An Ode To Showtunes



Nick Ramos

What do I know about show tunes? Surprisingly, a lot. Please enjoy my: “Ode to Showtunes.”

You have a show tune hiding away in that backpack of yours–I can tell. Well, let’s take a closer look at it.

A show tune is an album that comes from recording the score of a Musical. It is not a Movie soundtrack.

“Greece,” the original Broadway cast recording, is a show tune. “Greece,” the original movie soundtrack is not a show tune. Simply because it’s from a movie, means it is a soundtrack. Which is fantastic in its own right. The reason I would like to differentiate is that the characters and actors have different motivations and training.

Music has deep roots in the performing arts dating back to ancient Greece where they often used music in their theatrical productions. However, I want to talk about Musical Theatre as we know it today. In September 1866, a musical called “The Black Crook” premiered in New York. This was the first musical to popularize the genre. At the time, the production managed to rake in over one-million dollars. After that, racist theatre and minstrel shows (shows that featured white actors in blackface) were the most popular forms of music in theatre.

In 1935, the show “Porgy & Bess” was produced in New York. It was a well composed, excellently choreographed show, which featured a cast of African Americans. The show was a smash hit and it didn’t take long to move past minstrel shows and on to more progressive productions. I’m going to throw some names at you: Gershwin, Porter, and Sondheim. Have you ever heard of Rogers and Hammerstein? If you recognized three out of the five names I mentioned, you know a thing or two about influential composers of Musical Theatre history. We can thank these folks for pieces like “Fiddler On the Roof,” “West Side Story,” and ”Oklahoma!”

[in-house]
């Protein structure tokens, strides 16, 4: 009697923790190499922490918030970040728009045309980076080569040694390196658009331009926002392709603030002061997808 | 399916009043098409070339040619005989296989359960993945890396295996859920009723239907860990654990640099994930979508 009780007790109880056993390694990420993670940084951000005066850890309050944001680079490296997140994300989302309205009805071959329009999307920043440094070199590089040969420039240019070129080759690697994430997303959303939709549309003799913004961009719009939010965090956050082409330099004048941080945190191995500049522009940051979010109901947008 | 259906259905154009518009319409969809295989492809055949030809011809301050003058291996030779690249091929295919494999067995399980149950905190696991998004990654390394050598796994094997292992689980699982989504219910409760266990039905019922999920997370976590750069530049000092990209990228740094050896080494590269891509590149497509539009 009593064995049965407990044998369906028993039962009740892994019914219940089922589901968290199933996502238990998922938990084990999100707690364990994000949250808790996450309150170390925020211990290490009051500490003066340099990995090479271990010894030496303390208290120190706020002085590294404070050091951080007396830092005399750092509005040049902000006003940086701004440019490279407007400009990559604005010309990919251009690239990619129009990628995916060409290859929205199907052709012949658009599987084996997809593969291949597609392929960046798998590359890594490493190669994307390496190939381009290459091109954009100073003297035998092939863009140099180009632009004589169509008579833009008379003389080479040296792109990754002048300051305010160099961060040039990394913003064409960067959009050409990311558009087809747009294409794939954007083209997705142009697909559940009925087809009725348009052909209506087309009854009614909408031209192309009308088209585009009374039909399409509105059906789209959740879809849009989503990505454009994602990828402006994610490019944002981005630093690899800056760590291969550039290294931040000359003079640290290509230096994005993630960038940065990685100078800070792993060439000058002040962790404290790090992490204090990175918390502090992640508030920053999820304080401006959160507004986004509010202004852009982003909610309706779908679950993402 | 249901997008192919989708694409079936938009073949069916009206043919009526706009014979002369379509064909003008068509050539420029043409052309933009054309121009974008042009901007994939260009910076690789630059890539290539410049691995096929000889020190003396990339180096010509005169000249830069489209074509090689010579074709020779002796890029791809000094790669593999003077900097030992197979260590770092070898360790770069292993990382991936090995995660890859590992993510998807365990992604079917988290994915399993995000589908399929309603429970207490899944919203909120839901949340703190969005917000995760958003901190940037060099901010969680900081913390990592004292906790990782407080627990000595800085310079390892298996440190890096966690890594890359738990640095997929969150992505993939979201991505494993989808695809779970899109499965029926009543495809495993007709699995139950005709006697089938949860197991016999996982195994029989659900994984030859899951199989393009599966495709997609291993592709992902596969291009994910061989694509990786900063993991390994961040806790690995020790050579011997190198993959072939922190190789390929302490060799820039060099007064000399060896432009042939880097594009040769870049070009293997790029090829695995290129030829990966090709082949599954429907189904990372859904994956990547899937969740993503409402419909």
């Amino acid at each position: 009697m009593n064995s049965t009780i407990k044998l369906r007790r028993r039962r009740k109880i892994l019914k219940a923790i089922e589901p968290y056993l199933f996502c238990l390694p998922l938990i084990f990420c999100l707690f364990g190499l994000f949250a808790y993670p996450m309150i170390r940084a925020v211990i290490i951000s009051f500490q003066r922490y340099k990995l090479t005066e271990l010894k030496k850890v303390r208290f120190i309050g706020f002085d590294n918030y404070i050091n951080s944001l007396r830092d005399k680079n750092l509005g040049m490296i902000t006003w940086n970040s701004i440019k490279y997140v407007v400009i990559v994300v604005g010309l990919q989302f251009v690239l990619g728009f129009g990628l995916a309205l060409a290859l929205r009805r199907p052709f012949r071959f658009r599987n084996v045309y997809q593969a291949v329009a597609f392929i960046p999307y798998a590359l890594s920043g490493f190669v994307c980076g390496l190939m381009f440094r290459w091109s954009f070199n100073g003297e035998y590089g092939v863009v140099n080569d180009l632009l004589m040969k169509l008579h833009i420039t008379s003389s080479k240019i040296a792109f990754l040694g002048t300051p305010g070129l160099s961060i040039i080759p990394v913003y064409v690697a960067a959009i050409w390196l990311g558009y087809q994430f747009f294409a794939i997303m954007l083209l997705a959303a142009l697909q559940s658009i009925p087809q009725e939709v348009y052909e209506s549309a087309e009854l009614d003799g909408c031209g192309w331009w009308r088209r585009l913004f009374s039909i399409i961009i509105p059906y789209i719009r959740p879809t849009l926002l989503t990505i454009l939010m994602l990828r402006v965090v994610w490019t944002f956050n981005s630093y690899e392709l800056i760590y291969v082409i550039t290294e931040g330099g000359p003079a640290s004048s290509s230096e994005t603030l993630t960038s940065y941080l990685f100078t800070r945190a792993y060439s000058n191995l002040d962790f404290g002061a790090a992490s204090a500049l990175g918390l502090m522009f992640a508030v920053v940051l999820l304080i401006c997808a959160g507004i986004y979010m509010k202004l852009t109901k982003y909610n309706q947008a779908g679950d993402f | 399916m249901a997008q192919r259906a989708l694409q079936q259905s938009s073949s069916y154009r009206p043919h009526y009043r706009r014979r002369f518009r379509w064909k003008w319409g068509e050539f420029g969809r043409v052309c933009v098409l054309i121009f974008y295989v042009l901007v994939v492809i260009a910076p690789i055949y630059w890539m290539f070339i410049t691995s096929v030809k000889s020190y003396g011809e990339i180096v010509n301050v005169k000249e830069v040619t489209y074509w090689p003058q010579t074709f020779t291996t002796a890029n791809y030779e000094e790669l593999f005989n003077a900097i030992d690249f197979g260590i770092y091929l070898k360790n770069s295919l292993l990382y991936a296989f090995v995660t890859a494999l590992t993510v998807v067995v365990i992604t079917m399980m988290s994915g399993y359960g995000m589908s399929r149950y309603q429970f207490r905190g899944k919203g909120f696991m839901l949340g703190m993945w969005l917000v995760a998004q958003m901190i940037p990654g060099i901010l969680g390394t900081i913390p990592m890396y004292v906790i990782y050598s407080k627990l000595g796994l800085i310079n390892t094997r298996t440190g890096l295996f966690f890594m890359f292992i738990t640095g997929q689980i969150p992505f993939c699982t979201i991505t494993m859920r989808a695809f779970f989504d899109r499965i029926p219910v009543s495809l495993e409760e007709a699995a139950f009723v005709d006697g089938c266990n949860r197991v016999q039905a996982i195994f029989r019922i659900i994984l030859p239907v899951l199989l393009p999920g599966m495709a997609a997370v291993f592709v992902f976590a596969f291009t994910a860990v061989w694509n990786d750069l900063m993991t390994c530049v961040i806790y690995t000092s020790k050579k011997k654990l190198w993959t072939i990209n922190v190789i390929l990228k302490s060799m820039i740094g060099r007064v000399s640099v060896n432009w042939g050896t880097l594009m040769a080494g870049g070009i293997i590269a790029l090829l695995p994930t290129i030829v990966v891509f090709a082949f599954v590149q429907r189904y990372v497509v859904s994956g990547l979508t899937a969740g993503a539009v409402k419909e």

Once we decided it would be a good idea to have the 70’s, it was also thought a good idea to add Rock and Roll into the musical theatre. So it was with musicals like “Jesus Christ Superstar,” “Hair “ and even a rock opera, “Tommy” composed by The Who.

This is also probably the best time to mention how important dancing is to this art form.

Legendary choreographer Bob Fosse popularized the seductive dancing of musical theatre in the 70’s. It was very profitable and it did afford Broadway producers to create the big budget productions of the 1980’s like “The Sound of Music,” “The Phantom of the Opera” and “Les Miserables.”

Since the 70’s, broadway’s production budgets have increased every year, as well as Showtunes popularity. With companies like Disney, who have put on several large-scale, big-budget musicals, the dollars keep flying in. Sound quality has improved greatly too. I’m sure it would be even better if they all adopted some of the Graham Slee HiFi audio equipment too. There is also a large following for the more alternative side of musical theatre. These shows deal with modern problems and do a lot to actually progress our nation. Shows like “RENT,” “In The Heights,” and even shows like “Green Day’s American Idiot. ”

Musical Theatre quite literally takes you on a journey, holds a mirror up to the audience and asks questions.

What I truly love, though, is that you never really know what Musicals will come around the corner. What makes musical theatre so special is how specific the audience is. Ones ability to make something people will want to listen to, outside of the theatre, is a quite the feat in my opinion. No matter what I feel, Musical theatre will continue to be a progressive catalyst for artist and audience members alike. It definitely is a genre of its own worth taking a closer look at.